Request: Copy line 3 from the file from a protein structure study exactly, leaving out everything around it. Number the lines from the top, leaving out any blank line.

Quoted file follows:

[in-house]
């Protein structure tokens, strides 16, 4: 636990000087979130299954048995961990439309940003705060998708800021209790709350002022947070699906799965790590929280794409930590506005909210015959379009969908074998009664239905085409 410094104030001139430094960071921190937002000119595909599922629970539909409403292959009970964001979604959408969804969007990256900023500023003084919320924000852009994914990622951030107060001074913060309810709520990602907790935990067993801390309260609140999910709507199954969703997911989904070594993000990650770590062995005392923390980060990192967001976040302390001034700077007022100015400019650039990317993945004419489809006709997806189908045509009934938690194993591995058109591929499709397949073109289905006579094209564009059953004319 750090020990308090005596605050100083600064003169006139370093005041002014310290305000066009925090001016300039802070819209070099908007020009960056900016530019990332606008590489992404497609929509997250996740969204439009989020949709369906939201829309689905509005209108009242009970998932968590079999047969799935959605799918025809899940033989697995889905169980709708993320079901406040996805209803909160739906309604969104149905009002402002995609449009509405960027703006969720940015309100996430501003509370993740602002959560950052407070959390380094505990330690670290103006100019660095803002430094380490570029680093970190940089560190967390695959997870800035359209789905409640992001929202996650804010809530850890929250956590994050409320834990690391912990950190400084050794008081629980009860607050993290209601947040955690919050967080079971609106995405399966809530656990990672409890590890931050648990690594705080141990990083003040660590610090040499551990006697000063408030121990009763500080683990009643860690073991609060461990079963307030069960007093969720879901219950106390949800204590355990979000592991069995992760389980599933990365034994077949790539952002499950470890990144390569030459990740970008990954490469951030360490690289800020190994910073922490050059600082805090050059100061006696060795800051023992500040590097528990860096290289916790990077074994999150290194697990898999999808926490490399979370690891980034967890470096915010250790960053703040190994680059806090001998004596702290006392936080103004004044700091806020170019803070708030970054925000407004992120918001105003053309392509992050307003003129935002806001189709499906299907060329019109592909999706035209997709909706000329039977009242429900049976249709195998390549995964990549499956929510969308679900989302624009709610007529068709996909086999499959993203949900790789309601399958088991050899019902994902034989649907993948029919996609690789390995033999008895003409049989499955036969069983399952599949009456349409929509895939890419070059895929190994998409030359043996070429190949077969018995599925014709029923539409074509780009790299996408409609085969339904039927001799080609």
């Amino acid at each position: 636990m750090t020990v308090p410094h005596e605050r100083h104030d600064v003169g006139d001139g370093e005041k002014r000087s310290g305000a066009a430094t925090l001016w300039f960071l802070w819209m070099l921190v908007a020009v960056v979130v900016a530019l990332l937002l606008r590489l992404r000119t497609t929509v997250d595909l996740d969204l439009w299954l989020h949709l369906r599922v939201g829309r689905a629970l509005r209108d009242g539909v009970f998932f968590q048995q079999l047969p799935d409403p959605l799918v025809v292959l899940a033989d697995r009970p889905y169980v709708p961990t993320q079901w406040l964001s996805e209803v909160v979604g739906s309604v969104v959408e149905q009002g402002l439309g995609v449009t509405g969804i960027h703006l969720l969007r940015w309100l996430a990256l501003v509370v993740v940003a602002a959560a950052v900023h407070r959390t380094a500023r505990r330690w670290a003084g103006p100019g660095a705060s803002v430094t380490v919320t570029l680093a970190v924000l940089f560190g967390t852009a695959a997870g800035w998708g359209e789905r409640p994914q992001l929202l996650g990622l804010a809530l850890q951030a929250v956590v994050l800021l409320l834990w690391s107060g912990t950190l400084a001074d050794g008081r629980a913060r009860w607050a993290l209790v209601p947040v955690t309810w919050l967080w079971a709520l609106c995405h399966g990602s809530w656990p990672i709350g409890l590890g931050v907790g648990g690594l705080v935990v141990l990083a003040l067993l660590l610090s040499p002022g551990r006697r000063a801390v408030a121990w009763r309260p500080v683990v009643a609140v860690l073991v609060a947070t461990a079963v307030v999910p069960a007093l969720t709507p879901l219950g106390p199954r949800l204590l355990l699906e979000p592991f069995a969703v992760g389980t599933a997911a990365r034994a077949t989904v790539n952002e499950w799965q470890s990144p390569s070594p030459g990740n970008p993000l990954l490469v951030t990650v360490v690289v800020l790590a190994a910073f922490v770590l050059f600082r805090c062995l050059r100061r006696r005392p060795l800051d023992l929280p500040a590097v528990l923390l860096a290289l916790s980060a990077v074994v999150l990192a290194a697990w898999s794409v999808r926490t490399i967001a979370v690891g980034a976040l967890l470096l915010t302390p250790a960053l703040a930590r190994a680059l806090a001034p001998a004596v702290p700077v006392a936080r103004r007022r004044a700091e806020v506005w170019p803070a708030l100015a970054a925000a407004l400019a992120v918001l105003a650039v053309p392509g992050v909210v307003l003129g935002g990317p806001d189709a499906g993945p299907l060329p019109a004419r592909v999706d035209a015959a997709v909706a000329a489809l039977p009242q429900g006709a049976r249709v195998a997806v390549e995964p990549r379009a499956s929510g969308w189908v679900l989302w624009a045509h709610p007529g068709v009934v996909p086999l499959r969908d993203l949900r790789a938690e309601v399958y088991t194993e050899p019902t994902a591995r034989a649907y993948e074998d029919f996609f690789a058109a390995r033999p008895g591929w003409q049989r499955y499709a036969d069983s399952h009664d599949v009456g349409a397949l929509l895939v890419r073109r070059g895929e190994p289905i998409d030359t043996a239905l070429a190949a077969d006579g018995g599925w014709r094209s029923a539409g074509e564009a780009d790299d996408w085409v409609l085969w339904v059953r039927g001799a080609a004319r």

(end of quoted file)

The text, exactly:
């Amino acid at each position: 636990m750090t020990v308090p410094h005596e605050r100083h104030d600064v003169g006139d001139g370093e005041k002014r000087s310290g305000a066009a430094t925090l001016w300039f960071l802070w819209m070099l921190v908007a020009v960056v979130v900016a530019l990332l937002l606008r590489l992404r000119t497609t929509v997250d595909l996740d969204l439009w299954l989020h949709l369906r599922v939201g829309r689905a629970l509005r209108d009242g539909v009970f998932f968590q048995q079999l047969p799935d409403p959605l799918v025809v292959l899940a033989d697995r009970p889905y169980v709708p961990t993320q079901w406040l964001s996805e209803v909160v979604g739906s309604v969104v959408e149905q009002g402002l439309g995609v449009t509405g969804i960027h703006l969720l969007r940015w309100l996430a990256l501003v509370v993740v940003a602002a959560a950052v900023h407070r959390t380094a500023r505990r330690w670290a003084g103006p100019g660095a705060s803002v430094t380490v919320t570029l680093a970190v924000l940089f560190g967390t852009a695959a997870g800035w998708g359209e789905r409640p994914q992001l929202l996650g990622l804010a809530l850890q951030a929250v956590v994050l800021l409320l834990w690391s107060g912990t950190l400084a001074d050794g008081r629980a913060r009860w607050a993290l209790v209601p947040v955690t309810w919050l967080w079971a709520l609106c995405h399966g990602s809530w656990p990672i709350g409890l590890g931050v907790g648990g690594l705080v935990v141990l990083a003040l067993l660590l610090s040499p002022g551990r006697r000063a801390v408030a121990w009763r309260p500080v683990v009643a609140v860690l073991v609060a947070t461990a079963v307030v999910p069960a007093l969720t709507p879901l219950g106390p199954r949800l204590l355990l699906e979000p592991f069995a969703v992760g389980t599933a997911a990365r034994a077949t989904v790539n952002e499950w799965q470890s990144p390569s070594p030459g990740n970008p993000l990954l490469v951030t990650v360490v690289v800020l790590a190994a910073f922490v770590l050059f600082r805090c062995l050059r100061r006696r005392p060795l800051d023992l929280p500040a590097v528990l923390l860096a290289l916790s980060a990077v074994v999150l990192a290194a697990w898999s794409v999808r926490t490399i967001a979370v690891g980034a976040l967890l470096l915010t302390p250790a960053l703040a930590r190994a680059l806090a001034p001998a004596v702290p700077v006392a936080r103004r007022r004044a700091e806020v506005w170019p803070a708030l100015a970054a925000a407004l400019a992120v918001l105003a650039v053309p392509g992050v909210v307003l003129g935002g990317p806001d189709a499906g993945p299907l060329p019109a004419r592909v999706d035209a015959a997709v909706a000329a489809l039977p009242q429900g006709a049976r249709v195998a997806v390549e995964p990549r379009a499956s929510g969308w189908v679900l989302w624009a045509h709610p007529g068709v009934v996909p086999l499959r969908d993203l949900r790789a938690e309601v399958y088991t194993e050899p019902t994902a591995r034989a649907y993948e074998d029919f996609f690789a058109a390995r033999p008895g591929w003409q049989r499955y499709a036969d069983s399952h009664d599949v009456g349409a397949l929509l895939v890419r073109r070059g895929e190994p289905i998409d030359t043996a239905l070429a190949a077969d006579g018995g599925w014709r094209s029923a539409g074509e564009a780009d790299d996408w085409v409609l085969w339904v059953r039927g001799a080609a004319r």